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World Bank Warns Of Water-Resources Crisis

Afghan children carrying water from a well (epa) March 12, 2007 -- The World Bank has urged governments in the Middle East and North Africa to speed up improvements to water resources.

In a report released on March 11, the World Bank said water availability per person in the region was set to drop by half by 2050.

The World Bank said that many countries in the area already faced full-blown crises in meeting water demand, and that was likely to worsen without reform.


An Increasingly Thirsty World

An Increasingly Thirsty World

An Iraqi boy drinks from a waste-water reservoir near Baghdad (epa file photo)

A MATTER OF LIFE AND DEATH. Disputes about access to water are increasingly coming to the center of global attention, especially in China, India, and Central Asia. Writing about the 1967 Six Day War in his 2001 memoirs, Israeli Prime Minister Ariel Sharon said that "while border disputes between Syria and ourselves were of great significance, the matter of water diversion was a stark issue of life and death." (more)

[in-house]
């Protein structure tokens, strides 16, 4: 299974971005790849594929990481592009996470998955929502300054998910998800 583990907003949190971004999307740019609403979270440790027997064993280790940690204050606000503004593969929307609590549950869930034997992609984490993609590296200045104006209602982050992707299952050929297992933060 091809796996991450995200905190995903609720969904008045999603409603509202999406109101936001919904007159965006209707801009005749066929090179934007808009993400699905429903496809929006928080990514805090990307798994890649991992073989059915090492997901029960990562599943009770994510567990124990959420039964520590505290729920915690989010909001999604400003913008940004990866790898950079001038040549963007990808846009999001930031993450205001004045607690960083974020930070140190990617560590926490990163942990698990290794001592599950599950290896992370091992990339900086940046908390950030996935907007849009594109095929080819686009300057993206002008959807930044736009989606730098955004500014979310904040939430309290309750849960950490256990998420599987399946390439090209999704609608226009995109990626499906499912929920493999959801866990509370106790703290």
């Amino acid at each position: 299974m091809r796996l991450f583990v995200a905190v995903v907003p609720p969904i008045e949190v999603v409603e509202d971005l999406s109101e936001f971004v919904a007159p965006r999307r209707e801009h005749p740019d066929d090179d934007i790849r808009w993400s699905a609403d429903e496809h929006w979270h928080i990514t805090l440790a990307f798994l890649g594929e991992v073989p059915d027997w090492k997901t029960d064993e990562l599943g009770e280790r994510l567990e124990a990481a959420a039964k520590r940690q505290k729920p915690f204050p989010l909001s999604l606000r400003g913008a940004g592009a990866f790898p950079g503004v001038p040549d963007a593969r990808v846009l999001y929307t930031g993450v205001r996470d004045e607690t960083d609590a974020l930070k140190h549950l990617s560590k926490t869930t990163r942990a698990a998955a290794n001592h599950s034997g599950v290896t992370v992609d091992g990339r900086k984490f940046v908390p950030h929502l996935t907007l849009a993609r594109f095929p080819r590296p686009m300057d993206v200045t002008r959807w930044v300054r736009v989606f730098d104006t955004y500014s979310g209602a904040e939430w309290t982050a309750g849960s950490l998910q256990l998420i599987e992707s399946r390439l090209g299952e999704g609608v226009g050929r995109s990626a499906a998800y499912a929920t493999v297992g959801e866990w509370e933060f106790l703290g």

Tibetan Water Plans Raise Concerns

Environmentalists Say China Misusing Cross-Border Rivers

China's Economic Boom Strains Environment

Nature Waits For Cross-Border Sanctuaries To Catch On

Overused Rivers Struggle To Reach The Sea

UN Water Report Takes A Hard Look At Central Asia

Irrigation, Pollution Threaten Central Asian Lakes

THE COMPLETE STORY: Click on the icon to view a dedicated webpage bringing together all of RFE/RL's coverage of Kazakhstan, Kyrgyzstan, Tajikistan, Turkmenistan, and Uzbekistan.